With identity theft only increasing, people don’t want to give out SSNs—and with good reason. They’re too important to risk. Can you absolutely guarantee that your database is secure? If it’s not, all those SSNs can be stolen, along with your customers’ identities.
If it’s null, it can’t be unique because other records can also be NULL.
The primary key must be given a value when the record is inserted
When you insert a record without a primary key, you run the risk of ending up with a NULL primary key and duplicate rows in your table, which violates First Normal Form.
The primary key must be compact
A primary key should contain only the information it needs to to be unique and nothing extra.
The primary key values can’t be changed
If you could change the value of your key, you’d risk accidentally setting it to a value you already used. Remember, it has to remain unique.
Given all these rules, can you think of a good primary key to use in a table?
Look back through the tables in the book. Do any of them have a column that contains truly unique values?
When it comes to creating primary keys, your best bet may be to create a column that contains a unique number. Think of a table with people’s info, but with an additional column containing a number. In the example below, let’s call it
If it weren’t for the
ID column, the records for John Brown would be identical. But in this case, they’re actually two different people. The
ID column makes these records unique. This table is in first normal form.
There’s a big debate in the SQL world about using synthetic, or made-up, primary keys (like the ID column above) versus using natural keys—data that is already in the table (like a VIN number on a car or SSN number). We won’t take sides, but we will discuss primary keys in more detail in Chapter 7.
It’s time to step back and normalize our tables. We need to make our data atomic and add primary keys. Creating a primary key is normally something we do when we write our
CREATE TABLE code.
Fixing Greg’s table Step 1: SELECT all of your data and save it somehow.
Fixing Greg’s table Step 2: Create a new normal table.
Fixing Greg’s table Step 3: INSERT all that old data into the new table, changing each row to match the new table structure.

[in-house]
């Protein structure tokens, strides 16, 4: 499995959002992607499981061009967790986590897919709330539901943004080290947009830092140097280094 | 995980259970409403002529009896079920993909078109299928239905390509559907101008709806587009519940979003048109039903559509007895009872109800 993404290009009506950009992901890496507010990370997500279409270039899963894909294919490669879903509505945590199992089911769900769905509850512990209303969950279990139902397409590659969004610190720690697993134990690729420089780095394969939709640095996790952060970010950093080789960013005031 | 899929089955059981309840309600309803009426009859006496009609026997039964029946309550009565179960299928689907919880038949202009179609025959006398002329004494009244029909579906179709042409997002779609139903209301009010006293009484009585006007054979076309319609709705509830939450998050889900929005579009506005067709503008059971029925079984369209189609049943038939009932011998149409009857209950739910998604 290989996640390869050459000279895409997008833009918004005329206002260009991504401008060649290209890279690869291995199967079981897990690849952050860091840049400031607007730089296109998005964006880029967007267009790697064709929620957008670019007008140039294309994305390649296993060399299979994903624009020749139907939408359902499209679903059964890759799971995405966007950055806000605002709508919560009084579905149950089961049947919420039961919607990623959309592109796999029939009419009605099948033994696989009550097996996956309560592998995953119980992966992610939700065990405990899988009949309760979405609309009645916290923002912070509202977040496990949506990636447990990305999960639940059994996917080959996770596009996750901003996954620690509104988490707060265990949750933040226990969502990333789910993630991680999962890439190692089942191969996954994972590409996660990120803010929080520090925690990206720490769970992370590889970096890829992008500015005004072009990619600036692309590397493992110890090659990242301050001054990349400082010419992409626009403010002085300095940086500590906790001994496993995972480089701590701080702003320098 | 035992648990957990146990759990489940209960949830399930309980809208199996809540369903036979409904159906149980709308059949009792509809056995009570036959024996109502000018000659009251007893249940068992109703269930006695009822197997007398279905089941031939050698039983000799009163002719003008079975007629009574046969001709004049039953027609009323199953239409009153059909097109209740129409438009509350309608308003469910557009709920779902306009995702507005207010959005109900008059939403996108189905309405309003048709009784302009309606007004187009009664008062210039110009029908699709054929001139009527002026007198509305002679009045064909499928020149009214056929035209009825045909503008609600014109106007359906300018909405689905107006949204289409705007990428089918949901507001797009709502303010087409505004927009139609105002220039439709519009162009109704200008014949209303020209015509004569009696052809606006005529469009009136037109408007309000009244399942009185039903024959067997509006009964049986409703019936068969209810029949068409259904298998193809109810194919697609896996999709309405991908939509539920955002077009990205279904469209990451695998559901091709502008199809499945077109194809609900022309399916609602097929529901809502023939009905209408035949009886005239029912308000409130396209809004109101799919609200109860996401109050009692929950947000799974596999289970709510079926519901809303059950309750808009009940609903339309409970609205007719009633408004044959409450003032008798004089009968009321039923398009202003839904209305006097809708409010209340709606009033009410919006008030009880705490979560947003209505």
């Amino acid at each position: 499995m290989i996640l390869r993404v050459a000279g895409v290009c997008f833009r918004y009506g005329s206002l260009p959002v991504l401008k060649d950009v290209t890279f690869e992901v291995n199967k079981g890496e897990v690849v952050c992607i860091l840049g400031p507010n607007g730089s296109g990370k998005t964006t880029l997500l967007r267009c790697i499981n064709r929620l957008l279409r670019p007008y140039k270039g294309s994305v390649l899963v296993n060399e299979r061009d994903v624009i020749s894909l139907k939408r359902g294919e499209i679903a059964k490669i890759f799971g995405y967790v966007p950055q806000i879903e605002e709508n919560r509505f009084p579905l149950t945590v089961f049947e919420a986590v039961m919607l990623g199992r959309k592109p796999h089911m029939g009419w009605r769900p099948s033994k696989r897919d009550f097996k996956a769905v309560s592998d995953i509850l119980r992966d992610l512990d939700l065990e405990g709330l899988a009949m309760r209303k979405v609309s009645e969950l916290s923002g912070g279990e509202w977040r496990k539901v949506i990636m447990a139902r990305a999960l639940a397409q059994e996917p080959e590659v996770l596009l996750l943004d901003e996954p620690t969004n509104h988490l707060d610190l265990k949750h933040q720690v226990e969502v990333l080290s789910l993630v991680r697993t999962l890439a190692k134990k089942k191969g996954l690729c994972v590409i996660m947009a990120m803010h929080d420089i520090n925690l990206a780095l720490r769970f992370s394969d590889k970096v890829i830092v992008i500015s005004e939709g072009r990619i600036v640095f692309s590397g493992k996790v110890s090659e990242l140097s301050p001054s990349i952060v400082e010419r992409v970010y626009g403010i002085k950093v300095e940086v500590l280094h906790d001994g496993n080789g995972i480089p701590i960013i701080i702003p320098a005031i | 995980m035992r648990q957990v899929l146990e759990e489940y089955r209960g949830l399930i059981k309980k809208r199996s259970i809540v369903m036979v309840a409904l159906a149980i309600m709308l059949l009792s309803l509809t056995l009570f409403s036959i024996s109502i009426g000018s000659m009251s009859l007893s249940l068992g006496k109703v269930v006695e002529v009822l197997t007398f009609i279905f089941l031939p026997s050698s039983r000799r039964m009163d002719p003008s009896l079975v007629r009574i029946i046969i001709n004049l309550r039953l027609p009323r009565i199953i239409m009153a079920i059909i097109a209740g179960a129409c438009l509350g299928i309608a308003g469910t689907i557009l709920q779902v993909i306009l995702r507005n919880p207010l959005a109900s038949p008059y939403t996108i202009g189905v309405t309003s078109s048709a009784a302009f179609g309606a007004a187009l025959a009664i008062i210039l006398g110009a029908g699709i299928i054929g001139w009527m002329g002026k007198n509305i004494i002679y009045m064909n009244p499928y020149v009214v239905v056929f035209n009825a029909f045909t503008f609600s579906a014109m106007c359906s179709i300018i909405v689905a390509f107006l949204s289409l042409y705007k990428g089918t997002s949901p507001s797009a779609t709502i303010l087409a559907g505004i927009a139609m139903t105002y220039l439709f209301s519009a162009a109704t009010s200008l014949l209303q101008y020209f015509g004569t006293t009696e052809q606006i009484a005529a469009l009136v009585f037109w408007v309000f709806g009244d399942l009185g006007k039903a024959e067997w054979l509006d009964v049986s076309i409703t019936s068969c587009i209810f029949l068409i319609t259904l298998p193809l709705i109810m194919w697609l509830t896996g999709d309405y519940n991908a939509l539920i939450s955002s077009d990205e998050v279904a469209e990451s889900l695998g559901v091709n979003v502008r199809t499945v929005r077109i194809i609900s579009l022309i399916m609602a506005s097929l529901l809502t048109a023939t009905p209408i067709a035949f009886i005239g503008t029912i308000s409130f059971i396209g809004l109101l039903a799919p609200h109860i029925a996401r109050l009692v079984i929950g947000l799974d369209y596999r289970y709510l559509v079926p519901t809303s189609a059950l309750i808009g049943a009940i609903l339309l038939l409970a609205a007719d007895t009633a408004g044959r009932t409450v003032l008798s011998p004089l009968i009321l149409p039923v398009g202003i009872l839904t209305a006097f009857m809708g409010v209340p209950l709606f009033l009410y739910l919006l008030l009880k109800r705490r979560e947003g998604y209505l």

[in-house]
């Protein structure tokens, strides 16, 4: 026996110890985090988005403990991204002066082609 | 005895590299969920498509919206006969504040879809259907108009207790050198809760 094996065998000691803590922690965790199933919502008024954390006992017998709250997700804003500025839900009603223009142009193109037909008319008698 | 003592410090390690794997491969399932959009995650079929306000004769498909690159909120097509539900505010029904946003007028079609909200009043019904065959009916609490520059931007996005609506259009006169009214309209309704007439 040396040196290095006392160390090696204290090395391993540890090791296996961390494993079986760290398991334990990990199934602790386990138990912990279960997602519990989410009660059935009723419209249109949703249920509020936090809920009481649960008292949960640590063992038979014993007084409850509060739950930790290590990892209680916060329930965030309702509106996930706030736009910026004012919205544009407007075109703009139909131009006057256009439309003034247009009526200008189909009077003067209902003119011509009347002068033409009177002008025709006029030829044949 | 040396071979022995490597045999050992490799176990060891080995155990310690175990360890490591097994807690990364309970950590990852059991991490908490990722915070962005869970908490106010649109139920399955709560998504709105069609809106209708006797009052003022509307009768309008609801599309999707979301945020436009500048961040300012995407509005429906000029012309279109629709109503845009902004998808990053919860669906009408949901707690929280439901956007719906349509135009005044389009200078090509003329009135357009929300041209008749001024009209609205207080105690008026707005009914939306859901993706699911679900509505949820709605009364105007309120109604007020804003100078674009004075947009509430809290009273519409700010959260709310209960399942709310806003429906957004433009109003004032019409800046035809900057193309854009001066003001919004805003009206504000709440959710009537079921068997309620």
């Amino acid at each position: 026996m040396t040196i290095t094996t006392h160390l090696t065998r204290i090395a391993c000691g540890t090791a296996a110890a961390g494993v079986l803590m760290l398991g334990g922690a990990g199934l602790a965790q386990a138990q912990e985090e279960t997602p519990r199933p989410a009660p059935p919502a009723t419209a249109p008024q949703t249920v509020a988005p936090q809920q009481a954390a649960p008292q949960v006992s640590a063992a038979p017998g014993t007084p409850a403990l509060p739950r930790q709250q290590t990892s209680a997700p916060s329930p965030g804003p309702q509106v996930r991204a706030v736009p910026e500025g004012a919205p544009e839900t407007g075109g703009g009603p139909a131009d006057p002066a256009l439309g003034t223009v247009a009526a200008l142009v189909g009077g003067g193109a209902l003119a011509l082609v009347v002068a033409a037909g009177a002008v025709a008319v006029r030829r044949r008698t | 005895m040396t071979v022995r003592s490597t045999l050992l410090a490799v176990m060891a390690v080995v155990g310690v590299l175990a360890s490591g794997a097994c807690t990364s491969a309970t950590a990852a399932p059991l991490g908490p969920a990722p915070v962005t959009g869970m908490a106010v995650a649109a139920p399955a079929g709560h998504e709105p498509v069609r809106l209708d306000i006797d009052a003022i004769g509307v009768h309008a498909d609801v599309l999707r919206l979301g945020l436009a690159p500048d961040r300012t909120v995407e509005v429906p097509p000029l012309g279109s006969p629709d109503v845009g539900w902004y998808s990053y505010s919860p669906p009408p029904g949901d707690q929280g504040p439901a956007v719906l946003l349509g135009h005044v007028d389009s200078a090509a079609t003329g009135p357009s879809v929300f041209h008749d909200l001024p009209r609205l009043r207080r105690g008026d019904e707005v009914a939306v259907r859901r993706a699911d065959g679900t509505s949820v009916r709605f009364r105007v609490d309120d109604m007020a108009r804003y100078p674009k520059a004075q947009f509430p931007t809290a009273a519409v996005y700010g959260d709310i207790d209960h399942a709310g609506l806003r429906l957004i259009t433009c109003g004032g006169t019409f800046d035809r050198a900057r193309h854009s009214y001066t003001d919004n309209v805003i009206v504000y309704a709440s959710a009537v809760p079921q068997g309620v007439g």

So now you can drop your old table.
So, we know that Greg’s table isn’t perfect.
It’s not atomic and it has no primary key. But luckily for Greg, you don’t have to live with the old table, and you don’t have to dump your data.
We can add a primary key to Greg’s table and make the columns more atomic using just one new command. But first, let’s take a little trip to the past...
Greg needs a primary key, and after all the talk about atomic data, he realizes there are a few things he could do to make his columns more atomic. Before we look at how to fix the existing table, let’s look at how we could have created the table in the first place!
Here’s the table we created way back in Chapter 1.
But we really want to look at the
CREATE code here, not the fields in the table, so we can figure out what we should have done at the very beginning without having to write the
CREATE statement over again.
SHOW CREATE_TABLE will return a
CREATE TABLE statement that can exactly recreate our table, minus any data in it. This way, you can always see how the table you are looking at could be created. Try it:
SHOW CREATE TABLE my_contacts;
Take a look at the code we used to create the table in The CREATE TABLE we wrote, and the code below that the
SHOW CREATE TABLE my_contacts gives you. They aren’t identical, but if you paste the code below into a
CREATE TABLE command, the end result will be the same. You don’t need to remove the backticks or data settings, but it’s neater if you do.
Although you could make the code neater (by removing the last line and backticks), you can just copy and paste it to create a table.
Here’s the code our
SHOW CREATE TABLE my_contacts gave us. We removed the backticks and last line. At the top of the column list we added a
contact_id column that we’re setting to
NOT NULL, and at the bottom of the list, we’re add a line
PRIMARY KEY, which we set to use our new
contact_id column as the primary key.
What do you think will happen?
Better yet, try it out for yourself and see what happens.
You won’t have to start over; instead, you can use an ALTER statement.
A table with data in it doesn’t have to be dumped, then dropped, then recreated. We can actually change an existing table. But to do that, we’re going to borrow the
ALTER statement and some of its keywords from Chapter 5.
To see what happened to your table, try a
SELECT * from my_contacts;
Will Greg get his phone number column? Turn to Chapter 5 to find out.
 Some people think that RELATIONAL means multiple tables relating to each other. That’s not correct.